Chapter 5 looks at a Head Start program in Hastings, Nebraska. The initial catalyst was unusual — the original location (an old hardware store) was wiped out by a tornado and the local community was growing rapidly through immigration, outstripping the original need. The program needed a new location, and an empty Kmart building was available.
Part of what I found interesting in this chapter were the complicated real estate deals in place…a commercial company owned the building, Kmart owned the lease, and a local man owned the land. So, Kmart would rent the space and pay the company, who would then pay the local man. A tri-partite “ownership” of sorts for the property, making it more complicated if someone wanted to buy. Who is selling to them? All three or just one or two? In the end, it was all three. A local company bought all three components (essentially land, building and tenancy), and then “flipped” it to someone else. In this case, the Head Start program.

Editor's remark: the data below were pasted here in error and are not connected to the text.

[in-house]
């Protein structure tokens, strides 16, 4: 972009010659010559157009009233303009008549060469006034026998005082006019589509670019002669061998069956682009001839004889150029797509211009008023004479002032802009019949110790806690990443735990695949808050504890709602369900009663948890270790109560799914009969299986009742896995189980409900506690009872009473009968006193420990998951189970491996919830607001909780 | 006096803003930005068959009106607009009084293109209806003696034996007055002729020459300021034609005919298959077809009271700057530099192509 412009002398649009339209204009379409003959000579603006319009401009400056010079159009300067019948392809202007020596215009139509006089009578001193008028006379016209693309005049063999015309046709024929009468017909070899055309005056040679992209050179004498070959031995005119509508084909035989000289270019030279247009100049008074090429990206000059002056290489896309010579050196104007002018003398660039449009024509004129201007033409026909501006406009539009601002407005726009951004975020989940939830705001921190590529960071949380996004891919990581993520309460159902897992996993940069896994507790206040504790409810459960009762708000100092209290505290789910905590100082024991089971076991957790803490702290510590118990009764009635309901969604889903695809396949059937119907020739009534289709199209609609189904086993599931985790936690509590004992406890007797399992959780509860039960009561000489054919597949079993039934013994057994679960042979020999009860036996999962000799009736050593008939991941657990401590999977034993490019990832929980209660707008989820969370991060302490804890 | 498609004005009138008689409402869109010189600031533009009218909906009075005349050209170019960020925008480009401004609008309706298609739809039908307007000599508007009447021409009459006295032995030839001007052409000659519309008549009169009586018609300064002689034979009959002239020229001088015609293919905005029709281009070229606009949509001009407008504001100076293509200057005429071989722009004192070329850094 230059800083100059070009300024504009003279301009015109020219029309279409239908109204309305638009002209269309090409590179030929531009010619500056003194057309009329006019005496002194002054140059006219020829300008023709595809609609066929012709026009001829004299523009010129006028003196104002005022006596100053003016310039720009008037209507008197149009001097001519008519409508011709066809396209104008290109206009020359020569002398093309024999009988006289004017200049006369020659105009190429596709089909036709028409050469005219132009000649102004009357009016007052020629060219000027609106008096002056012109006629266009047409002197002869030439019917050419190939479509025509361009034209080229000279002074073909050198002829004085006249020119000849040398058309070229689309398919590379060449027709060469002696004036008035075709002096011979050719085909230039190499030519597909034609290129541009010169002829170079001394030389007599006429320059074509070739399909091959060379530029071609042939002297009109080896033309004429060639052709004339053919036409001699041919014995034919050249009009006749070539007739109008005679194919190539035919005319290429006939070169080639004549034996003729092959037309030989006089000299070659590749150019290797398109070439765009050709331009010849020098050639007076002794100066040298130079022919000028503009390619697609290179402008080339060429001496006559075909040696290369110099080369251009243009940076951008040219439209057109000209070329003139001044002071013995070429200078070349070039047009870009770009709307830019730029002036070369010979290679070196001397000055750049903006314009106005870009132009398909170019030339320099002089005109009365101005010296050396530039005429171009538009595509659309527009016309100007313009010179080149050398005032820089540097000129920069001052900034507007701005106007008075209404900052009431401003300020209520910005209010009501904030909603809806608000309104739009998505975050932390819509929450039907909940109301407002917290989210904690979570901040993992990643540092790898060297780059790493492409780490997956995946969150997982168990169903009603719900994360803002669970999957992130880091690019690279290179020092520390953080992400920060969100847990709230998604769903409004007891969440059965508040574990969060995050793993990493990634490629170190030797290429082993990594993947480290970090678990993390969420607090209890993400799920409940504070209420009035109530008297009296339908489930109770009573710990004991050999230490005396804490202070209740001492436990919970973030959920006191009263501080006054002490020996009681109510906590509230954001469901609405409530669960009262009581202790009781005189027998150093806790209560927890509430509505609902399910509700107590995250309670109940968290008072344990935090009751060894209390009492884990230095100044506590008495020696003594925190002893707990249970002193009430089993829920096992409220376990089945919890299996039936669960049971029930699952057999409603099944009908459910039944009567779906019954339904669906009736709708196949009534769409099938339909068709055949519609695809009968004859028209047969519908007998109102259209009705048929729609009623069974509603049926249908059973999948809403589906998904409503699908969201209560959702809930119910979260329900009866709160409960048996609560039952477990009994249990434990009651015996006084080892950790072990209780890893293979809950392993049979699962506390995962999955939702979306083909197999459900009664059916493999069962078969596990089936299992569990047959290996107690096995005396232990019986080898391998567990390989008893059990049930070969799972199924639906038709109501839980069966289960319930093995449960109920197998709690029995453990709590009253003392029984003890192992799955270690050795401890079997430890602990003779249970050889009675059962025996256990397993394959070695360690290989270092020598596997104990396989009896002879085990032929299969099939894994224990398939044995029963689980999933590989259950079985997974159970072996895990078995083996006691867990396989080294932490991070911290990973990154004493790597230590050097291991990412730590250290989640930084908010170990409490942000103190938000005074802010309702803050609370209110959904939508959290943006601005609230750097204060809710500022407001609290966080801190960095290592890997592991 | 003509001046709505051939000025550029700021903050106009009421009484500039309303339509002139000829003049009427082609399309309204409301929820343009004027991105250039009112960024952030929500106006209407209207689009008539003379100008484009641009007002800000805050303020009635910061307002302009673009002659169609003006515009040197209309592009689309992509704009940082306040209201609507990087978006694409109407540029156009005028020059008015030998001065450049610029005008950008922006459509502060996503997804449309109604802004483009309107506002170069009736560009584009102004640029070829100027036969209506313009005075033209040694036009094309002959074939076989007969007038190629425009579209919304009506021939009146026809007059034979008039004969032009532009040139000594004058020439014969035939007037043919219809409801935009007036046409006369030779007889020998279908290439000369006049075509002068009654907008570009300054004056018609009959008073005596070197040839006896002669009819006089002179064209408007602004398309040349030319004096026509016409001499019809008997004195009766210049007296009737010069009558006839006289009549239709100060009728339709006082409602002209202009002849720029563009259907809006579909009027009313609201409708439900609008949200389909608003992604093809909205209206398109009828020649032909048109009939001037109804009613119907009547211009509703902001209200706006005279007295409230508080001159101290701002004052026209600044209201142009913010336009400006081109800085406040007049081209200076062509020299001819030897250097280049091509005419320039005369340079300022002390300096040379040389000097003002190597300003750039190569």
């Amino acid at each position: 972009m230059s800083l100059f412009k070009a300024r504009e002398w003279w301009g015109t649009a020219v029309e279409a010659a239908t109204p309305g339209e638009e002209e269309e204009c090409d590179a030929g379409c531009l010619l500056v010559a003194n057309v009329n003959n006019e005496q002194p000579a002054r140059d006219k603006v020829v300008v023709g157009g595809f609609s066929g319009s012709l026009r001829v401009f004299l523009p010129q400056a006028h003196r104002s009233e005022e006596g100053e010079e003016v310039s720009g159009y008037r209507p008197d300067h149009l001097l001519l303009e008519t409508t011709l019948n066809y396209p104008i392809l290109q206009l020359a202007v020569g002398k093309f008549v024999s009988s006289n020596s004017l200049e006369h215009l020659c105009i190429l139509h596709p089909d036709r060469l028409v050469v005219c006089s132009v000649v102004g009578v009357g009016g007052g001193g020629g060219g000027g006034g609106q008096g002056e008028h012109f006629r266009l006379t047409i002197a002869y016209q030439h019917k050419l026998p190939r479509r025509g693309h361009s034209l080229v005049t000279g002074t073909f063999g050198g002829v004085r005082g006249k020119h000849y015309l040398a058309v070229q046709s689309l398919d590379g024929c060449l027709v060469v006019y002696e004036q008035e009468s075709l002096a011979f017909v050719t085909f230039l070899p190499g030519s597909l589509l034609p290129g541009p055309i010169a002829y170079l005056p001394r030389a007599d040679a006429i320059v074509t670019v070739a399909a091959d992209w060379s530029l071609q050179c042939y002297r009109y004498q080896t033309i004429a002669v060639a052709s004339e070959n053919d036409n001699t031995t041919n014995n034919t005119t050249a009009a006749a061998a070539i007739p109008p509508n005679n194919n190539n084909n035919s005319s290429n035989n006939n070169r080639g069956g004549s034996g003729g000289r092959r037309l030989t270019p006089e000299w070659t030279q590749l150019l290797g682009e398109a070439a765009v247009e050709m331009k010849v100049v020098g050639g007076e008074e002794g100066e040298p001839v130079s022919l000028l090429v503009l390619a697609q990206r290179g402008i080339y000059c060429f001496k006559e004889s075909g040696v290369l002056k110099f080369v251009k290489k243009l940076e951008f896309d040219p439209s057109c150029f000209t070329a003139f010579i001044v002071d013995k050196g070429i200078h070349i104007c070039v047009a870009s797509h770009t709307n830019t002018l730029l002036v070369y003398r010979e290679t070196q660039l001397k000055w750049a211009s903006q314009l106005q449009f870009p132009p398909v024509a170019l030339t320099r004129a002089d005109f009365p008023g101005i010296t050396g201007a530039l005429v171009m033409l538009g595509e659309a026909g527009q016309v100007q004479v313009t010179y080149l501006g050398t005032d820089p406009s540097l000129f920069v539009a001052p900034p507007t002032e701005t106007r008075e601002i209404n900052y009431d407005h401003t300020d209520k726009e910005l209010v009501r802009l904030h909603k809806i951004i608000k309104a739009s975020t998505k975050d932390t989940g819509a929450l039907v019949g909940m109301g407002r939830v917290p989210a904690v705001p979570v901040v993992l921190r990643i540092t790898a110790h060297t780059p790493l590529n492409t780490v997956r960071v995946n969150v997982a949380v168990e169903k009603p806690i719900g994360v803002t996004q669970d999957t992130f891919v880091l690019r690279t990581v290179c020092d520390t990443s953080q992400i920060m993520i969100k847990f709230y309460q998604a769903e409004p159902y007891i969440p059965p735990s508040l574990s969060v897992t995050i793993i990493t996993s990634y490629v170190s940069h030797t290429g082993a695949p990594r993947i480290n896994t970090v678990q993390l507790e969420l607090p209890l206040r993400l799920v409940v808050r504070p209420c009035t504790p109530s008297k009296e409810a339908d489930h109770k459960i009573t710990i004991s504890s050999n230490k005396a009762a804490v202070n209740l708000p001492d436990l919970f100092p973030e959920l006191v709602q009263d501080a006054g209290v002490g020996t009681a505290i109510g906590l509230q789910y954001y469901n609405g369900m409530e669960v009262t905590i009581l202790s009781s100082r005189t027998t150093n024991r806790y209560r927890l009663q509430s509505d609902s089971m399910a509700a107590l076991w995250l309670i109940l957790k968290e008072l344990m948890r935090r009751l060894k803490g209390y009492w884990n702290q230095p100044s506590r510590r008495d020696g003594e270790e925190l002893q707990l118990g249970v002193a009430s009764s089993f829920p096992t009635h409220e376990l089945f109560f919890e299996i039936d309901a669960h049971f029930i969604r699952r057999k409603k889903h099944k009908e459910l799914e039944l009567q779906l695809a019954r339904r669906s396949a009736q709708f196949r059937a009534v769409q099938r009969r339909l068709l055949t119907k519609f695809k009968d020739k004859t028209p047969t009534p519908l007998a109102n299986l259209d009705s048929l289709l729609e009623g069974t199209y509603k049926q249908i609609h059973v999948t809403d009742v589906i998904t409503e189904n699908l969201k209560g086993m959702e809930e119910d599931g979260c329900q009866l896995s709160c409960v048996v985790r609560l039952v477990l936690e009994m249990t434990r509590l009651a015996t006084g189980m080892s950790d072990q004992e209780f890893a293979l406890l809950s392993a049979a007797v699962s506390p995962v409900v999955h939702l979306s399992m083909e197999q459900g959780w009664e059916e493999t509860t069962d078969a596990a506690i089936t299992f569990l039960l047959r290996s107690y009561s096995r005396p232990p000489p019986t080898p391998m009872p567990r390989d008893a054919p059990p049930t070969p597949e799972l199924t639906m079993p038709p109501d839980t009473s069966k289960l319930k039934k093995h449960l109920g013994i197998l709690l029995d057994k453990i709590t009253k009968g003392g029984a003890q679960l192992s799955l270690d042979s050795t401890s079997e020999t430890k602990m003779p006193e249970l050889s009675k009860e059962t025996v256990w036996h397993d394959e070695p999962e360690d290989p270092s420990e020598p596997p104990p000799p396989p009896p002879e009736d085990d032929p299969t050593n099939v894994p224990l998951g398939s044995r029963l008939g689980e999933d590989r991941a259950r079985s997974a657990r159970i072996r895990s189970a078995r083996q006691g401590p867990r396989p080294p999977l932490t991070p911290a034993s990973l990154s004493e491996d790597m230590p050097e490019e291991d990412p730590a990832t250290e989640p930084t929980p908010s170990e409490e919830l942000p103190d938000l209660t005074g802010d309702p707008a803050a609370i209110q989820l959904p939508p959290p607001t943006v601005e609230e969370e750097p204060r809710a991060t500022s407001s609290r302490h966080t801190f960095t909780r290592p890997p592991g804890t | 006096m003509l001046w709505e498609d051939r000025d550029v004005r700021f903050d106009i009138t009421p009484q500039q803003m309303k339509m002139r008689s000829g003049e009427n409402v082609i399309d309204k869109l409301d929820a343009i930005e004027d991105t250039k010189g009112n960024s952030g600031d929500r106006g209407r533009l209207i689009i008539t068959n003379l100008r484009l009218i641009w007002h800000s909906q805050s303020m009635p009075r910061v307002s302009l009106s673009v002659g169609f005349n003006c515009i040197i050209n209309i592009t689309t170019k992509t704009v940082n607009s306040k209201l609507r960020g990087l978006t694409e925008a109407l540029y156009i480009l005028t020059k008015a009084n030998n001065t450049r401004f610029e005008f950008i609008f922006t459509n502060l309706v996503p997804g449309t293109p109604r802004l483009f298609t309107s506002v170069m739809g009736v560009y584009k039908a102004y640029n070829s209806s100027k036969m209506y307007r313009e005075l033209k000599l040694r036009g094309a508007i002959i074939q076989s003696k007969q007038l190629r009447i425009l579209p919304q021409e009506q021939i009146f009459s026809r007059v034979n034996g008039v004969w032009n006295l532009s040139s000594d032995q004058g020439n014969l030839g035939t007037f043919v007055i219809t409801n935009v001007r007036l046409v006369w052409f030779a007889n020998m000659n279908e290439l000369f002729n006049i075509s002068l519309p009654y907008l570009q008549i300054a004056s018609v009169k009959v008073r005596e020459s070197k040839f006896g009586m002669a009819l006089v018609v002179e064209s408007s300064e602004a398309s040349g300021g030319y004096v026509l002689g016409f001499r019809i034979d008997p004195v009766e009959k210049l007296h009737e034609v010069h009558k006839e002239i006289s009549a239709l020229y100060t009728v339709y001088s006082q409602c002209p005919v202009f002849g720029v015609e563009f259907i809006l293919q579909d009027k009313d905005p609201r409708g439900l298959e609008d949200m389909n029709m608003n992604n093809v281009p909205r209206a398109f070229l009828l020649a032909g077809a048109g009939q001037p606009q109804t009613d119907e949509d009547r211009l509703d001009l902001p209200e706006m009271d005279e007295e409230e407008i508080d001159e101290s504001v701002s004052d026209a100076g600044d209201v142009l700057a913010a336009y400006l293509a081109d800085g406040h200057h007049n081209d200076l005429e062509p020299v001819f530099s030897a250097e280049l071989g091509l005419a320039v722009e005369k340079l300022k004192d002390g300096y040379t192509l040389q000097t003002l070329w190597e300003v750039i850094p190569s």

The other part that I found interesting was the importance of the location. Just as Kmart wanted a busy intersection, easily accessible, so too does a program that serves the city and county. Like the previous chapter, they want a good location to serve lots of people for ease of access.
And finally, they can rent out extra space to groups that are efficient or effective, or just plain synergistic, for their own mandate — other educational services — while still giving them lots of flexibility in design.